The idea of the diet is to get the body’s natural detoxification systems working again—systems that are severely overloaded by the toxins of modern life. Junger makes the point that our ancient forefathers were hunter-gatherers who went hungry for long periods, and humans evolved to need empty bellies to switch on those detox systems and liberate the body of waste products trapped inside. Our intestines, he says, did not evolve to process refined sugar, wheat, dairy, eggs, corn and soy in mass quantities, and toxicity damages our intestines first. He claims that by the third week of this diet, the aging process starts to reverse because the liver starts working better, which really got my attention. So did this sentence in his book, called Clean: “No wild animal eats for fun, or out of sadness.” That is exactly what I did for years. It’s helpful to know it isn’t natural.
This sentence resonated, too: “If you do nothing more in your life than to start eating lighter in the evening and leave 12 hours between dinner and breakfast, you will have more energy and improve your health.” Junger says people who live long healthy lives eat a lot of raw vegetables, spend time in the sun, move a lot, enjoy rich food and wine only occasionally, and have strong family bonds and treasured friendships.
It all makes sense to me. I am about to begin the third week of the diet, and I already feel I have broken my sugar addiction. My seasonal allergies, which Junger says are a sign of a toxic system, are almost completely gone. My legs, which have been swollen for years, are becoming slim again, and my belly is slowly un-puffing. Research shows that high blood sugar harms skin by making less collagen, and I could swear mine already looks less wrinkly and saggy. My cravings are gone, my mood is better, and I’m feeling less tired.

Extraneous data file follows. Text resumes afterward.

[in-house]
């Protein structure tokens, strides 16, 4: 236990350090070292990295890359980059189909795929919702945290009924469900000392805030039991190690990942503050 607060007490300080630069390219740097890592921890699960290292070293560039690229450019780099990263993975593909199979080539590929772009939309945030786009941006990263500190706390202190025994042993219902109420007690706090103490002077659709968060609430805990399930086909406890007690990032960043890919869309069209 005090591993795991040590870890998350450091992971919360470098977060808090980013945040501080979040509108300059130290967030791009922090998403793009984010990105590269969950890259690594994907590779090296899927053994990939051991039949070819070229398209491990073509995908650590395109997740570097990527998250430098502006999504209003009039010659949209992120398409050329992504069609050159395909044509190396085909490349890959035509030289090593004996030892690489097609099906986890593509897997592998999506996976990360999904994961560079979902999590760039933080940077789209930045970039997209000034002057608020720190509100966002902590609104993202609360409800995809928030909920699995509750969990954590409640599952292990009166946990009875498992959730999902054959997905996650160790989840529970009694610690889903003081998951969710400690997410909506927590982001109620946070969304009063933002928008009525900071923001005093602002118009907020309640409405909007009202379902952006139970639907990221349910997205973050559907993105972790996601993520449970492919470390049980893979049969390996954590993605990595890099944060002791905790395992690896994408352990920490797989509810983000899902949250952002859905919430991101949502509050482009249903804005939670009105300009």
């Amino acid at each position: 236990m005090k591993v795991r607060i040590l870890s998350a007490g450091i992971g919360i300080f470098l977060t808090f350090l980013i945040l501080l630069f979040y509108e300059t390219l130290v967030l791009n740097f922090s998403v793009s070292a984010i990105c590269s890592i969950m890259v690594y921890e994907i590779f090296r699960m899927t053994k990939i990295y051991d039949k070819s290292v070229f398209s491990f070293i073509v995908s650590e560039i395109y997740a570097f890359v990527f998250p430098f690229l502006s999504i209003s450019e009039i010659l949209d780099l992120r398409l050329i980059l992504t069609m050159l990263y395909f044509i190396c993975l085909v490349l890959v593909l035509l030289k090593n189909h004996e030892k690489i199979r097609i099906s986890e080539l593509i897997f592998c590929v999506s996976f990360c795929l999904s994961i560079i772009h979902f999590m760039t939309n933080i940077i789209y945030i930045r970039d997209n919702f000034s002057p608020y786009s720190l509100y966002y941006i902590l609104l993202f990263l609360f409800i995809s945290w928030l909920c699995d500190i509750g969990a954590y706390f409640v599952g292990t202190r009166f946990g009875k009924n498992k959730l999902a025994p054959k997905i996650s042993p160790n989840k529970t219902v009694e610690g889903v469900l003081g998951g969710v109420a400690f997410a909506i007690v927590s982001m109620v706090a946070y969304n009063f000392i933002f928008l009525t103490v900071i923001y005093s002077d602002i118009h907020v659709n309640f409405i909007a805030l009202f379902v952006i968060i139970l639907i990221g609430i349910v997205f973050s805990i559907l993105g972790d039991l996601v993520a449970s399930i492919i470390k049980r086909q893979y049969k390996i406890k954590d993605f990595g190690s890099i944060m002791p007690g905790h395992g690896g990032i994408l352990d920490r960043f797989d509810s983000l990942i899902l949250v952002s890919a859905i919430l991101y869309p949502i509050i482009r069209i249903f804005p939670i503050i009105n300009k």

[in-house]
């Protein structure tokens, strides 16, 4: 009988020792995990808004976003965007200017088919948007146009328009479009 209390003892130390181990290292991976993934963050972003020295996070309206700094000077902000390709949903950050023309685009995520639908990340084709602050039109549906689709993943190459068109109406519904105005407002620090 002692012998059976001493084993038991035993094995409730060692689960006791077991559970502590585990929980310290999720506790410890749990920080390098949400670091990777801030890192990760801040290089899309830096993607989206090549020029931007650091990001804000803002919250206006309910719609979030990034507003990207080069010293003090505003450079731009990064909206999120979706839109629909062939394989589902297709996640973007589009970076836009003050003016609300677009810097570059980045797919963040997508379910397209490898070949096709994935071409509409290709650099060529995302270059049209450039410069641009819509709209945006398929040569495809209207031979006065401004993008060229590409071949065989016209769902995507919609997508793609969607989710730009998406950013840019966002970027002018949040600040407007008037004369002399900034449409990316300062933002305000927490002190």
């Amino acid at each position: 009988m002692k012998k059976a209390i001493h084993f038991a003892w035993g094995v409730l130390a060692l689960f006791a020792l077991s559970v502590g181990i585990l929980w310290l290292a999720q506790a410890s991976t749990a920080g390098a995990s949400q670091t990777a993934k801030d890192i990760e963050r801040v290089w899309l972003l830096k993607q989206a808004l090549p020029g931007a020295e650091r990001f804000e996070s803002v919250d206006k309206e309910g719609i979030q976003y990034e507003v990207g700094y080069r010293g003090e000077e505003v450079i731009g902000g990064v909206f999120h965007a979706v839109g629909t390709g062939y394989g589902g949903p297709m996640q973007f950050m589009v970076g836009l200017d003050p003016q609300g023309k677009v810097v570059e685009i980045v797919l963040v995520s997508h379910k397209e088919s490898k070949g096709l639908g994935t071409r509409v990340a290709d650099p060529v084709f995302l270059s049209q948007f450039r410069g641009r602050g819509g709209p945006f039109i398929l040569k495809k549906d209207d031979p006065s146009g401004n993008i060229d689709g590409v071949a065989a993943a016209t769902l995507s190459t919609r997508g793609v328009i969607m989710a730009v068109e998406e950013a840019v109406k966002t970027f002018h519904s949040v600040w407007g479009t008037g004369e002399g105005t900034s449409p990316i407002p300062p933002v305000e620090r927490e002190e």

“By the third week, you are going to have crazy energy,” said my friend Kirsten Lynch, who followed the diet a few years ago and still eats healthfully. .Junger said he’s seen patients look and feel ten years younger after just three weeks. “The body’s ability to heal itself is amazing,” Junger said.
If you want to try to beat your sugar addiction, you don’t have to necessarily take the steps I did. But here are some handy tips distilled from Dr. Hyman’s blog on how to detox from sugar in 10 days, plus my own thoughts from my research:
- Make a decision to go cold turkey on sugar right now. Don’t wait until the time is right, because it never will be. I made my decision without considering my son’s birthday, Mother’s Day, a wedding, and several planned outings during my 3-week detox. I made it work. Once you decide you aren’t going to make exceptions, you get your mind right, and you just do it. As Dr. Hyman says, there is no way to handle a true physiological addiction except to stop it completely. “Addicts can’t have just one line of cocaine or just one drink.” Quitting completely for a set period will reset your body’s neurotransmitters and hormones. Hyman, like Junger, recommends also cutting out all flour products, artificial sweeteners, processed foods, and all grains for the same time period.
- Don’t drink your sugar. Any form of liquid sugar is worse than solid food with sugar or flour, because you are mainlining sugar directly to your liver. It also turns off the fat storage machine in your liver, leading to belly fat. You don’t feel full, so you eat more all day and crave more sugar. It’s also the single biggest source of sugar calories in our American diet. Hyman claims one can of soda a day increases a woman’s chance of getting diabetes by 80 percent!